The silver dollar is considered by many to be the cornerstone of the American monetary system. Introduced in 1794, issues for the denomination range from rare to easily attainable. In the case of the Seated Liberty Dollar, produced from 1840 until 1873, many issues fall into the former category. The coins were struck in limited quantities, heavily exported, and later melted, making the number of overall surviving specimens limited. Additionally, many of the survivors show one or multiple problems, such as cleaning, damage, or tooling. Simply stated, assembling a full collection is extremely difficult, especially when considering that only two uncirculated examples of the key date 1870-S are known to exist.
The design of the Seated Liberty Dollar is derived from the Gobrecht Dollars first struck in 1836. These coins were named for their designer, Christian Gobrecht, a German immigrant responsible for the designs of many of the gold and silver coins that circulated in the 19th century. The Gobrecht Dollars were technically patterns, although a small number were released directly into circulation. Besides this, no other silver dollars had been produced for circulation since 1804, and many of the early dollars had been exported or otherwise held by banks for their bullion value.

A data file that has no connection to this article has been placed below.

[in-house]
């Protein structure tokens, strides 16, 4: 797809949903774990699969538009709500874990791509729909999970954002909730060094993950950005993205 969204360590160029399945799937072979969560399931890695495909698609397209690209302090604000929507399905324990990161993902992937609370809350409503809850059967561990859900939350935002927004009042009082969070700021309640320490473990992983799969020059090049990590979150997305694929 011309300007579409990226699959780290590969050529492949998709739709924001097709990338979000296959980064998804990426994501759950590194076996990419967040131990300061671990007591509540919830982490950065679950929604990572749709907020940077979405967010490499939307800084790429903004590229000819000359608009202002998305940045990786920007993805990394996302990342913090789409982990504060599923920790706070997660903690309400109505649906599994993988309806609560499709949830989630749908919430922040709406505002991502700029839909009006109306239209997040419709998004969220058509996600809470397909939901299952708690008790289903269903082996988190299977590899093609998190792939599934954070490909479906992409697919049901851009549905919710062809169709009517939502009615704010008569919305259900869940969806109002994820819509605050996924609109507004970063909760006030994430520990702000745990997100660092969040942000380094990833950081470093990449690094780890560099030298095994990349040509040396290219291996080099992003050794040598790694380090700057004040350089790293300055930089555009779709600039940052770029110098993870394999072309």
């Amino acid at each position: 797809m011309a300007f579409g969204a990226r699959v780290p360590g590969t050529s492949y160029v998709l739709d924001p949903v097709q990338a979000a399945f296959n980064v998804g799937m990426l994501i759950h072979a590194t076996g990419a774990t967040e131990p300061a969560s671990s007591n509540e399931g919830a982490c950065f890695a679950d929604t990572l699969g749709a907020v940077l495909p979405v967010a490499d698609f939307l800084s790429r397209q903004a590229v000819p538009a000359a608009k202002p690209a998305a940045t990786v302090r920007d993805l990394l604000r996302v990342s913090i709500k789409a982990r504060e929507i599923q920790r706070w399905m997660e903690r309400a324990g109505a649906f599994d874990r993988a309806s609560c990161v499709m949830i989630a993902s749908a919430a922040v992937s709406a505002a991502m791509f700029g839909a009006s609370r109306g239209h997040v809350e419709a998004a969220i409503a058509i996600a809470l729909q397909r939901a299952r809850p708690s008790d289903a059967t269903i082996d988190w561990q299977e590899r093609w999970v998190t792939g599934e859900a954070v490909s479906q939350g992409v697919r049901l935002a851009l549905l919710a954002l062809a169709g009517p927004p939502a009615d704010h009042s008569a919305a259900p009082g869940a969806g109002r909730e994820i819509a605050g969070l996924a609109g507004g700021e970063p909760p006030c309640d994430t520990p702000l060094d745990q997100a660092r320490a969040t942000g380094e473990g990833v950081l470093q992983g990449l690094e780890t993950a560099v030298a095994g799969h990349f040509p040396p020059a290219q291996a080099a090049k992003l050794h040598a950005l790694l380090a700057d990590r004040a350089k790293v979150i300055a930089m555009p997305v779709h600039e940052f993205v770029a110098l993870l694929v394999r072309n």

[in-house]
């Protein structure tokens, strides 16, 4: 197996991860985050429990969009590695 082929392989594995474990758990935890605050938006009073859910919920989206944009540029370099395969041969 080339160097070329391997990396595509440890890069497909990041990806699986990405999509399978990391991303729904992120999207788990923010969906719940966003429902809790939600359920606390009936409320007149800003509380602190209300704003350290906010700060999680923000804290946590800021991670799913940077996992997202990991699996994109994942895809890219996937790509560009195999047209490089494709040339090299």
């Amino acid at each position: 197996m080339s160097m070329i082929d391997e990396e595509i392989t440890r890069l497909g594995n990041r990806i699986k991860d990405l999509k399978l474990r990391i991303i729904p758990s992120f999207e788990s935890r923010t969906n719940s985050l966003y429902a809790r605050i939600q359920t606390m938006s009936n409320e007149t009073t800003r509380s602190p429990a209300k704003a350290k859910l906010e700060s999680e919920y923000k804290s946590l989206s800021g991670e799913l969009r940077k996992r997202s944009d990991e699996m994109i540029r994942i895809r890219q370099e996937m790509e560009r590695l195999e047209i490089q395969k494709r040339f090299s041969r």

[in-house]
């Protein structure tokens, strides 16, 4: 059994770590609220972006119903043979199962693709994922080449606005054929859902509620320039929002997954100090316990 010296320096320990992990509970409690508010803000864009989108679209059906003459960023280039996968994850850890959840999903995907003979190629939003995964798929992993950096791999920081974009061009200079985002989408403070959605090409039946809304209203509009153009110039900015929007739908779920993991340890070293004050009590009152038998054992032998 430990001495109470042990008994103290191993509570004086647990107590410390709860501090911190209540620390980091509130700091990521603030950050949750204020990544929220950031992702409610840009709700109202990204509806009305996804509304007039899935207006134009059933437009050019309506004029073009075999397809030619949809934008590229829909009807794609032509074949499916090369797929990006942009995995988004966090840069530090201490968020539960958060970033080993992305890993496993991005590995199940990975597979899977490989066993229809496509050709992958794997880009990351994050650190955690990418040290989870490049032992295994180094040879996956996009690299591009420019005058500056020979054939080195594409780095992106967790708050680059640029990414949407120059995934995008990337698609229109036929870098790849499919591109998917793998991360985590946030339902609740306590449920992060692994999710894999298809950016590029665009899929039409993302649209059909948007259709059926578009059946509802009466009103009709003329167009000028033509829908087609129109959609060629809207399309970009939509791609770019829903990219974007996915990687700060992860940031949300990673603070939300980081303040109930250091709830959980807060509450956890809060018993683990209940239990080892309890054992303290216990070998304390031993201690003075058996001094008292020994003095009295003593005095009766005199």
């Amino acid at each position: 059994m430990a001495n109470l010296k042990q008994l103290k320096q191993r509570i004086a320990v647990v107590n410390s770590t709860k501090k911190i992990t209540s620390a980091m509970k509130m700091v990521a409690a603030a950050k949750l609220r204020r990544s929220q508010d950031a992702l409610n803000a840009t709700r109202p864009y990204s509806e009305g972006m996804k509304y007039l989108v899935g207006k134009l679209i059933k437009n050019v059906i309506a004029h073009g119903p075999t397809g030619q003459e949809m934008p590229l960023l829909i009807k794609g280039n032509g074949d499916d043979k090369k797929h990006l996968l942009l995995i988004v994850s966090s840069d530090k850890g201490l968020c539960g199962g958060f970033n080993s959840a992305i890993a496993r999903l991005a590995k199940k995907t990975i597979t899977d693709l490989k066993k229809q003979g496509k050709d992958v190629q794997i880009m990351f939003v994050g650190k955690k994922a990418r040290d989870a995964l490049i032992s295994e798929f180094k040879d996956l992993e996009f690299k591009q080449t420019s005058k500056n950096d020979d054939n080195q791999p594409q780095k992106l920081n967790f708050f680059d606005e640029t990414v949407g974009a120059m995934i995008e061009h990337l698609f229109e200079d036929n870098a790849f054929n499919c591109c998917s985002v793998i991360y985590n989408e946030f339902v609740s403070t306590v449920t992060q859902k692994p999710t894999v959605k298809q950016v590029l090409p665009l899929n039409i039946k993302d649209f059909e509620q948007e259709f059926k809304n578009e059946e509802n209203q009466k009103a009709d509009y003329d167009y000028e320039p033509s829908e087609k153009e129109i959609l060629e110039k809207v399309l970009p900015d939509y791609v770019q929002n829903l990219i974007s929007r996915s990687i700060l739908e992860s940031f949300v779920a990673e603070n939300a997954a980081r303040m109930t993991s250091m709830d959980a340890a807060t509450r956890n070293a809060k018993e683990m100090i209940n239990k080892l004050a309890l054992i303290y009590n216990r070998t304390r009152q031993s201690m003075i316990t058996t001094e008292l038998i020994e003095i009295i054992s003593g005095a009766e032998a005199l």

The obverse of the new silver dollar was based on the concept of Britannia, who appeared on British coinage. Artist Thomas Sully made a number of sketches from which assistant engraver Christian Gobrecht executed the designs. The female figure of Liberty is seated on a rock, holding a pole in her hand with a Phrygian cap atop. Her right hand rests on a shield with the inscription LIBERTY. The date is placed below the seated figure, thirteen stars are around, and no further lettering is noted.
The reverse of the Seated Liberty Dollar was somewhat based on an earlier design by John Reich, which had been used on the smaller silver denominations during the 19th century. A bald eagle appears facing to the left, with an olive branch and arrows in its talons. The inscription UNITED STATES OF AMERICA is above the eagle, and the denomination expressed as ONE DOL. appears below. Following the American Civil War, the motto IN GOD WE TRUST was added on a scroll above the eagle. The same addition had been made to the quarter and half dollar in the same year.
In 1853, to prevent massive hoarding of silver coinage, a new Mint Act was signed into law, reducing the weight of all silver coins except the silver dollar. With no change made to the largest silver denomination, the intrinsic value became higher than the face value. Silver dollars ceased to circulate in America, with the exception of some areas in the west where circulating money was scarce and paper money was not trusted. The denomination came to be used most frequently for export trade, a situation which persisted until the end of the series in 1873.